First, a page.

10. robvato Says:

    Thankfully, there are tens of thousands in the streets of Honduras who don’t don’t support a military that shoots its own unarmed people. I’ve spoken to Hondurans in Honduras who think that shooting and killing 10 year-old boys is politically wrong and morally reprehensible. Again, who in the hemisphere or, for that matter, who in the world celebrates military dictatorship as you do? Quite frankly, your gushing enthusiasm for the spilling of blood is scary and worthy of condemnation: your support for militarism is politically ridiculous, your applause for killers and thugs morally bankrupt. R

    • John Quiñones Says:

      Yeah, these tens of thousands of people that you say there are(it’s more like hundreds) are thugs, gang members, fmln members, Venezuelans, Nicaraguans, in short a bunch of “chusma” paid by the Chavez government to protest. Actually Honduras is not a military dictatorship, Cuba and Venezuela are! But then again you probably support Chavez and the Castro brothers! The military you see in the TV footage are there to keep the protest peaceful , otherwise these “chusma” would be breaking into businesses at the same time they protest. Hondurans is now a complete mess thanks to the leftist power of the OAS. Hopefully the US will have the sense to stop all of this by supporting the new government.

      • robvato Says:

        Calling men, women and children who risk their lives for democracy, people backed by so many around the world -the United Nations, the Organization of American States, most Latin governments-“thugs, gang members” is not just dehumanizing, but also qualifies you for a prize: losing the privilege of posting anything here for going beyond legitimate and mature political discussion we value here and into the dangerously infantile level of discourse one finds on what I’m sure a re your preferred media, Fox television and Univision. good luck in your search for acceptance of dehumanization and death. Your Of América license has been revoked

  11. veronica giggey Says:

    Hi Robert, just wanted to say how dissapointed I am to see that you removed my comments from your blog. I realize it’s your blog and you want it to represent your views. You should just be more careful in your censorship and not just do it because people make strong arguments against you. It’s possible that you may be wrong some times and you might meet smart, passionate people like yourself. It’s also possible that there is an in between in this situation and that Hondurans against Zelaya are not supporting the murder of civilians. Realize that you can be against the way congress has handled this situation but it doesn’t mean you have to support Manuel Zelaya’s return to the presidency. Unless, of course, you are well informed on his actions of the past 3.5 years and are willing to stand behind them.

    • robvato Says:

      Not sure what’s spam and what’s opinion and what’s organized opinion by right wing lunatics. There are some organized right wing Honduran groups trying to swarm my blog. Am happy to make public your comments in support of a government that’s killing it’s own people. Hope you can also give face to your support for thugs and killers. R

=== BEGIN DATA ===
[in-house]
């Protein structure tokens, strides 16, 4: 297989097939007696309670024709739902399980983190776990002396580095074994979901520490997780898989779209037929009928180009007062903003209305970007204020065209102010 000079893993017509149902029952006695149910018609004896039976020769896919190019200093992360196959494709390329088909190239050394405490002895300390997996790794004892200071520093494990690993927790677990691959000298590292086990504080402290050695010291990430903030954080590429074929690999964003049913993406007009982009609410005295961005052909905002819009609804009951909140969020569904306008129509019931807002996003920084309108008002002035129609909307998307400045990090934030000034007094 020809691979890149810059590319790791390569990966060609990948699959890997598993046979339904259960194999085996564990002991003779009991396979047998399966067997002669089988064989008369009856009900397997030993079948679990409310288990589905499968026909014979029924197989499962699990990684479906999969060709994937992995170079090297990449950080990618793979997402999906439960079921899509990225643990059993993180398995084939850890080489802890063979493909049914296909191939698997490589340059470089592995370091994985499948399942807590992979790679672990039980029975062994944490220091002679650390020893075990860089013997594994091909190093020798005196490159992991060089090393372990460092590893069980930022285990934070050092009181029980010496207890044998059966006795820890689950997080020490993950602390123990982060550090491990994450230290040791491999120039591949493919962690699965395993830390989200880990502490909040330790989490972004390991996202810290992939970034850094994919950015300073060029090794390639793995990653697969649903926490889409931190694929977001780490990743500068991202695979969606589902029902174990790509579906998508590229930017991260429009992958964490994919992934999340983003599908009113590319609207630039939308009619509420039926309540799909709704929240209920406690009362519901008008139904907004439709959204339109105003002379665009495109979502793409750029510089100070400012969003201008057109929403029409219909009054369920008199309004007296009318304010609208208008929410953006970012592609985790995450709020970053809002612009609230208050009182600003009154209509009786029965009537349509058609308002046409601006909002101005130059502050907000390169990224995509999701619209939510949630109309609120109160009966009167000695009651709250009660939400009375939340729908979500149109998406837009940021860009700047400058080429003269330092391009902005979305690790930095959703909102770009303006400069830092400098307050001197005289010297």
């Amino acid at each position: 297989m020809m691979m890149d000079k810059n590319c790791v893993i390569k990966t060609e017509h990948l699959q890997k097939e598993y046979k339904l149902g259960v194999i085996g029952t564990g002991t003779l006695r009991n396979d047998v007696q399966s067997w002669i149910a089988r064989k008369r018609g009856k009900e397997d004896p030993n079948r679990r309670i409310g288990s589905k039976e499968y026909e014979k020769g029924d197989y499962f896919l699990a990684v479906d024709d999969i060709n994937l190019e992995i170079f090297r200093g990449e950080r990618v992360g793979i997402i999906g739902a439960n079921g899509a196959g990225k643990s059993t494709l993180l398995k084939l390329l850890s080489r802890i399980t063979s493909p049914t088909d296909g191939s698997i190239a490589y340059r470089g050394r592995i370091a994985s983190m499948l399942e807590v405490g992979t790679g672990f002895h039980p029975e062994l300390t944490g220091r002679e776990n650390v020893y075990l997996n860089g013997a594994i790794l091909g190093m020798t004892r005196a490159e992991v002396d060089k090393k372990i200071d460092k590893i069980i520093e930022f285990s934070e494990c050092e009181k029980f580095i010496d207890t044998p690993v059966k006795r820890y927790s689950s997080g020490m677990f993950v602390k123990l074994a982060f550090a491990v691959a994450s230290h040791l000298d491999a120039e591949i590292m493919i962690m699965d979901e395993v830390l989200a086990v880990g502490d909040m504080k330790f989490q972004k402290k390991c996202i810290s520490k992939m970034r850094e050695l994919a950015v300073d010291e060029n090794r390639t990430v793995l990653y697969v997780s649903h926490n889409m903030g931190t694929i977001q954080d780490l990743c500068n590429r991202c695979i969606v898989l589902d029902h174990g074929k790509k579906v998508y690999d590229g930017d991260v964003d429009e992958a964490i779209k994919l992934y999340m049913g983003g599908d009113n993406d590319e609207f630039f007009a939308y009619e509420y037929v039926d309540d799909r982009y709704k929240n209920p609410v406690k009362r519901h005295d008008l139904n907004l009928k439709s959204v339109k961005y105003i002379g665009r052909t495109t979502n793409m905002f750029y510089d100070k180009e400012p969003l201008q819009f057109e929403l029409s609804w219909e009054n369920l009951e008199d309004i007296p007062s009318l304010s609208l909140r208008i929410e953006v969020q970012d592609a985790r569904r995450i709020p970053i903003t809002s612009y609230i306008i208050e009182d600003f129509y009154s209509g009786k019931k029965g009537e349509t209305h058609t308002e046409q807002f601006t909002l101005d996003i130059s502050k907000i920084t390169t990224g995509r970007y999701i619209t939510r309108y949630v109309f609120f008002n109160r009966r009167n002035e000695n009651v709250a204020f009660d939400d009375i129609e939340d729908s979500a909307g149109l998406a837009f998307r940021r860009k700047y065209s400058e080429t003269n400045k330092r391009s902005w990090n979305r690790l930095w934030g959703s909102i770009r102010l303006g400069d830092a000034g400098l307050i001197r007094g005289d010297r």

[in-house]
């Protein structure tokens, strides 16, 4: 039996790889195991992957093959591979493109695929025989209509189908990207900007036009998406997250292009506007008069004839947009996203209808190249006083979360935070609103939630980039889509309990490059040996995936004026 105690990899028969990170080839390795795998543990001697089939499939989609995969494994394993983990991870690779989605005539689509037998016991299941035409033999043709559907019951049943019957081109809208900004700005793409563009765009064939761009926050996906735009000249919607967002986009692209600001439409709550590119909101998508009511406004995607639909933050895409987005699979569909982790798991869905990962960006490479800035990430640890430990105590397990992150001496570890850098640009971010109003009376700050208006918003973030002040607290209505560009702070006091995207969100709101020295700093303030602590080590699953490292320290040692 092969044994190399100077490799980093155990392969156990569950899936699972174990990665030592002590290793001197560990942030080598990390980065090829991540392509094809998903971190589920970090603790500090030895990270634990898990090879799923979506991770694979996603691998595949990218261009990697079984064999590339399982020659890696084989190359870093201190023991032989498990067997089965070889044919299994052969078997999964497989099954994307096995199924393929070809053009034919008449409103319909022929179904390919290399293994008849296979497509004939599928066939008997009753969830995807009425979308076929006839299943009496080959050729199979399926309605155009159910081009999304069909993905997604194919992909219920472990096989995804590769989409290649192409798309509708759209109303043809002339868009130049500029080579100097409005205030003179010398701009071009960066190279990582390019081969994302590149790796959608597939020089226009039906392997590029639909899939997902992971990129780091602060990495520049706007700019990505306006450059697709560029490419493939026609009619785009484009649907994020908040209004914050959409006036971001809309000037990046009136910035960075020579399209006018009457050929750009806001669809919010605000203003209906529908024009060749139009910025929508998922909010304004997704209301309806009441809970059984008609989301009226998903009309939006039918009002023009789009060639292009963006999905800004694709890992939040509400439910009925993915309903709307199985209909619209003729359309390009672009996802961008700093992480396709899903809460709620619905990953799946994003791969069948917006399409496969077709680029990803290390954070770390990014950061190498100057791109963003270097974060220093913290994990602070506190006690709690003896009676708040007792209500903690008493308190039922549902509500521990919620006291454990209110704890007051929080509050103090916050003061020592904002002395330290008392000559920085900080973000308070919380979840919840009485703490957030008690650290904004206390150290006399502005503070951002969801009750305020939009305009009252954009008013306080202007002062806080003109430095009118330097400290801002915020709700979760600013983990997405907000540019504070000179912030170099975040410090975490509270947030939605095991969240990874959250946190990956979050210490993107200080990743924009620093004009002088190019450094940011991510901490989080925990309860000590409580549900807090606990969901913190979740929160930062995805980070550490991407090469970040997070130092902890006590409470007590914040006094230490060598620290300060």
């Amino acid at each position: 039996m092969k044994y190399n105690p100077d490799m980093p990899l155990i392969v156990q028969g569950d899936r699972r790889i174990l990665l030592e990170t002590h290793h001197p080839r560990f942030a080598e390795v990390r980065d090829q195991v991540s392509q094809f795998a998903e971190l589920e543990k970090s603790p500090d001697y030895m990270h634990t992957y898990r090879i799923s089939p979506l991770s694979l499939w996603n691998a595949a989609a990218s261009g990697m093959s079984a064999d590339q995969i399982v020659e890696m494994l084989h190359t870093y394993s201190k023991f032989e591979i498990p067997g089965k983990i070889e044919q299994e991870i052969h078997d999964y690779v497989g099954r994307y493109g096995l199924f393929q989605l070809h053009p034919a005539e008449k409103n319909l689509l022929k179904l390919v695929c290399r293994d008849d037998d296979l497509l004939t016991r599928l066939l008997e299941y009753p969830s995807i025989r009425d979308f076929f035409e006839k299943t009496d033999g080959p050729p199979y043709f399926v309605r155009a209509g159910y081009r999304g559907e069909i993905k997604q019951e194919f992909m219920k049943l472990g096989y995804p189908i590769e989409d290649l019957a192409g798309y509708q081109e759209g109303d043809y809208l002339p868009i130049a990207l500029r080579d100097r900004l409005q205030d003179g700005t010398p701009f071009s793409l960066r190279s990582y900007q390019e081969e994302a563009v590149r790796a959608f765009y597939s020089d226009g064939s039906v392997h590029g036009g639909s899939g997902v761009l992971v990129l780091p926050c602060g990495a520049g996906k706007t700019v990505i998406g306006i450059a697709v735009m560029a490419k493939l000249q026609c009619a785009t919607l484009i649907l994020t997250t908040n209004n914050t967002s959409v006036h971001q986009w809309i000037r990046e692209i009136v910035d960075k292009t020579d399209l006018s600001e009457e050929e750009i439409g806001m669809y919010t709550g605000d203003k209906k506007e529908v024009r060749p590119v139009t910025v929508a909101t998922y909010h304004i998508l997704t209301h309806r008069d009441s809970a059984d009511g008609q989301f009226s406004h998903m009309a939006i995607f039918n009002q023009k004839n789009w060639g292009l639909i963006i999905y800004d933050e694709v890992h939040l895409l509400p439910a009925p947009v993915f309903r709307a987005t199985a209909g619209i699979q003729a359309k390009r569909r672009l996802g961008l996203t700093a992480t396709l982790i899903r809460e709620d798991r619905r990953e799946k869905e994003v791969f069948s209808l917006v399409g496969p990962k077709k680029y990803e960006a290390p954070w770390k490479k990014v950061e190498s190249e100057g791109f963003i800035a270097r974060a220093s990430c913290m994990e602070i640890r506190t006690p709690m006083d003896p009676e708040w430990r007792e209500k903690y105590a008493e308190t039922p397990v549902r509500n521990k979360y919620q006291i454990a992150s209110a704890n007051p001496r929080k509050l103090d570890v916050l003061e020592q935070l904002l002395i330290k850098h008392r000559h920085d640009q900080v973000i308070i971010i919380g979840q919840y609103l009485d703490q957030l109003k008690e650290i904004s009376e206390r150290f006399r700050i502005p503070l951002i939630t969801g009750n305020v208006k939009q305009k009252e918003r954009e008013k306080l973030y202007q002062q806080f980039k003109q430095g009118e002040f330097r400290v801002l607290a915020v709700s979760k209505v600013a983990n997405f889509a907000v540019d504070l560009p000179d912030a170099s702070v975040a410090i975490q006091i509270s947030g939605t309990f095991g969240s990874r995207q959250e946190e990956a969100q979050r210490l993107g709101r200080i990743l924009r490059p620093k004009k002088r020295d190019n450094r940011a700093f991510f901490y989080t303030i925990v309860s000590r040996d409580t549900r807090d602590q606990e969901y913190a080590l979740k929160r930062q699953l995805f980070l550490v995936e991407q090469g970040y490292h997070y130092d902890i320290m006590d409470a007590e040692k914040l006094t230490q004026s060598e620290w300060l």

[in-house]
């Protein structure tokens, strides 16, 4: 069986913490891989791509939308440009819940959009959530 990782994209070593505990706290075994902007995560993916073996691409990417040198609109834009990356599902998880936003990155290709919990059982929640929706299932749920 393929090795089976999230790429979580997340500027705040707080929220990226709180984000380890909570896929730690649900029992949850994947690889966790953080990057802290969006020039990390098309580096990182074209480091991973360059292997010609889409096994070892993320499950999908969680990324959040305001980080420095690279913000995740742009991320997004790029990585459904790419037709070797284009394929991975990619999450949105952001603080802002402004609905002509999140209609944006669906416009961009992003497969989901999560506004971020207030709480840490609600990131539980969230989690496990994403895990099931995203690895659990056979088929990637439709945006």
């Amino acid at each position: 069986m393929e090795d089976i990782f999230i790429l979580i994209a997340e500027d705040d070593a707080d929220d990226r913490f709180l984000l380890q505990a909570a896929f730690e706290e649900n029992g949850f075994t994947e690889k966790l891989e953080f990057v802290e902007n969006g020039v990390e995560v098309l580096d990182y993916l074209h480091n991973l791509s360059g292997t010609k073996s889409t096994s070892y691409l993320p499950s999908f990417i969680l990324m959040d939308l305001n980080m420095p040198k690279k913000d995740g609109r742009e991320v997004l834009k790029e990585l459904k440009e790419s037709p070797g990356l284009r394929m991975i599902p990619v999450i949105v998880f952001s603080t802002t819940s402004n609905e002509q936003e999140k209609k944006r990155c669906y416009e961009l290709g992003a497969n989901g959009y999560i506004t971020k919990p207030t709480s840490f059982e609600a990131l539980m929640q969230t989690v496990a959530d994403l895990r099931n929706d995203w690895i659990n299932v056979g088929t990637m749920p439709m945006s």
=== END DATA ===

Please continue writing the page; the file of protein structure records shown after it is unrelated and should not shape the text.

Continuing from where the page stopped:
• veronica giggey Says:

        That’s great thank you, the comment that is missing addressed your questions to Lucretia.
        Maybe as you make that public again you can help answer the questions I asked. Why should one president decide for the rest of us? Why should the other branches of governement have no say on the lgeality of his actions? Why should a president only follow laws when he thinks they are fair?

        Yes, the interim government should have never removed Manuel Zelaya from his home and out of the country. Even in a country wihtout an impeachment process, there had to be a better way to remove him from power. The Supreme Court, Attorney General, National Electoral Tribunal and Congress should have taken him to trial. Their argument is that this would have caused riots…well, as we can see from yesterday, these were impossible to avoid.

        Please realize that being against Zelaya doesn’t mean you are in support of the way Congress is acting or in support of Micheletti’s government. I don’t support people being removed from their homes, I don’t support protestors attacking military, I don’t support military taking the life of a woman, I don’t support threat by Chavez to attack Honduras, I don’t support censorship by the interim government, I don’t support Zelay continuing to be president of Honduras, I don’t support a Honduran citizen not being allowed entry into his own country. I support elections being moved forward to September. I support Zelaya’s return to Honduras, so he can stand trial and be given a chance to defend himself and his actions.

        Don’t confuse that with supporting the murder that took place yesterday. The same way in which I won’t confuse your words with your support toward the non existance of a balance of power.